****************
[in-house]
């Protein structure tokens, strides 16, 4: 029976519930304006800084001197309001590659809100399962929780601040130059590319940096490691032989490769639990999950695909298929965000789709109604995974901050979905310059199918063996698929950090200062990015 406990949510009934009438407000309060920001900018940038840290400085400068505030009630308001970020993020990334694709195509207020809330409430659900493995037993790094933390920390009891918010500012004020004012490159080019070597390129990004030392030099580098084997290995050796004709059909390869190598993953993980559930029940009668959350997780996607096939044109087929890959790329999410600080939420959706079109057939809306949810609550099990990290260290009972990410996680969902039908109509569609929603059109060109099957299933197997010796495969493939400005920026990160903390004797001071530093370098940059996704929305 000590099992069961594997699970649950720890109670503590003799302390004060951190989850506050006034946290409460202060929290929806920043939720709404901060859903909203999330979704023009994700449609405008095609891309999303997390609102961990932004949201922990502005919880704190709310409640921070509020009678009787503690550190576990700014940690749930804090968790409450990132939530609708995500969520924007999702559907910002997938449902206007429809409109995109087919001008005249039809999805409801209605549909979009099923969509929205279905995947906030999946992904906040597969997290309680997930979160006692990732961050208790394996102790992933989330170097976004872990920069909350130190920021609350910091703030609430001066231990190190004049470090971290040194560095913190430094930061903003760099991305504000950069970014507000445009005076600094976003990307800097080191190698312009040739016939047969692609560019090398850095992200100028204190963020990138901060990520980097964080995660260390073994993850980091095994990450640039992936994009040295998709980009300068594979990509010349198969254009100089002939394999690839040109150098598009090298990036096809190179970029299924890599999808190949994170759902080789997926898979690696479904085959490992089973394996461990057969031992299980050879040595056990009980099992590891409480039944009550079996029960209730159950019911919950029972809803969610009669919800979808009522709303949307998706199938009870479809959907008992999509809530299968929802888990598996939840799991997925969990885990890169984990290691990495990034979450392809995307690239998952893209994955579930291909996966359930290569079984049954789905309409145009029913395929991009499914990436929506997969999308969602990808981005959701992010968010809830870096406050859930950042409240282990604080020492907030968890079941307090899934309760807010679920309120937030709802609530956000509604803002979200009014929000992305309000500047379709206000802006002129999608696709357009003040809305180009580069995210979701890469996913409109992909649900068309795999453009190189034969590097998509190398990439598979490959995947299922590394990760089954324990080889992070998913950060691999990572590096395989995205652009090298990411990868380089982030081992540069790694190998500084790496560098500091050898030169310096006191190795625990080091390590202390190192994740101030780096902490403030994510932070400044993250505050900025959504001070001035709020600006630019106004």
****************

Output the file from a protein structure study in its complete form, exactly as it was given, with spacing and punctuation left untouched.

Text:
[in-house]
């Protein structure tokens, strides 16, 4: 029976519930304006800084001197309001590659809100399962929780601040130059590319940096490691032989490769639990999950695909298929965000789709109604995974901050979905310059199918063996698929950090200062990015 406990949510009934009438407000309060920001900018940038840290400085400068505030009630308001970020993020990334694709195509207020809330409430659900493995037993790094933390920390009891918010500012004020004012490159080019070597390129990004030392030099580098084997290995050796004709059909390869190598993953993980559930029940009668959350997780996607096939044109087929890959790329999410600080939420959706079109057939809306949810609550099990990290260290009972990410996680969902039908109509569609929603059109060109099957299933197997010796495969493939400005920026990160903390004797001071530093370098940059996704929305 000590099992069961594997699970649950720890109670503590003799302390004060951190989850506050006034946290409460202060929290929806920043939720709404901060859903909203999330979704023009994700449609405008095609891309999303997390609102961990932004949201922990502005919880704190709310409640921070509020009678009787503690550190576990700014940690749930804090968790409450990132939530609708995500969520924007999702559907910002997938449902206007429809409109995109087919001008005249039809999805409801209605549909979009099923969509929205279905995947906030999946992904906040597969997290309680997930979160006692990732961050208790394996102790992933989330170097976004872990920069909350130190920021609350910091703030609430001066231990190190004049470090971290040194560095913190430094930061903003760099991305504000950069970014507000445009005076600094976003990307800097080191190698312009040739016939047969692609560019090398850095992200100028204190963020990138901060990520980097964080995660260390073994993850980091095994990450640039992936994009040295998709980009300068594979990509010349198969254009100089002939394999690839040109150098598009090298990036096809190179970029299924890599999808190949994170759902080789997926898979690696479904085959490992089973394996461990057969031992299980050879040595056990009980099992590891409480039944009550079996029960209730159950019911919950029972809803969610009669919800979808009522709303949307998706199938009870479809959907008992999509809530299968929802888990598996939840799991997925969990885990890169984990290691990495990034979450392809995307690239998952893209994955579930291909996966359930290569079984049954789905309409145009029913395929991009499914990436929506997969999308969602990808981005959701992010968010809830870096406050859930950042409240282990604080020492907030968890079941307090899934309760807010679920309120937030709802609530956000509604803002979200009014929000992305309000500047379709206000802006002129999608696709357009003040809305180009580069995210979701890469996913409109992909649900068309795999453009190189034969590097998509190398990439598979490959995947299922590394990760089954324990080889992070998913950060691999990572590096395989995205652009090298990411990868380089982030081992540069790694190998500084790496560098500091050898030169310096006191190795625990080091390590202390190192994740101030780096902490403030994510932070400044993250505050900025959504001070001035709020600006630019106004």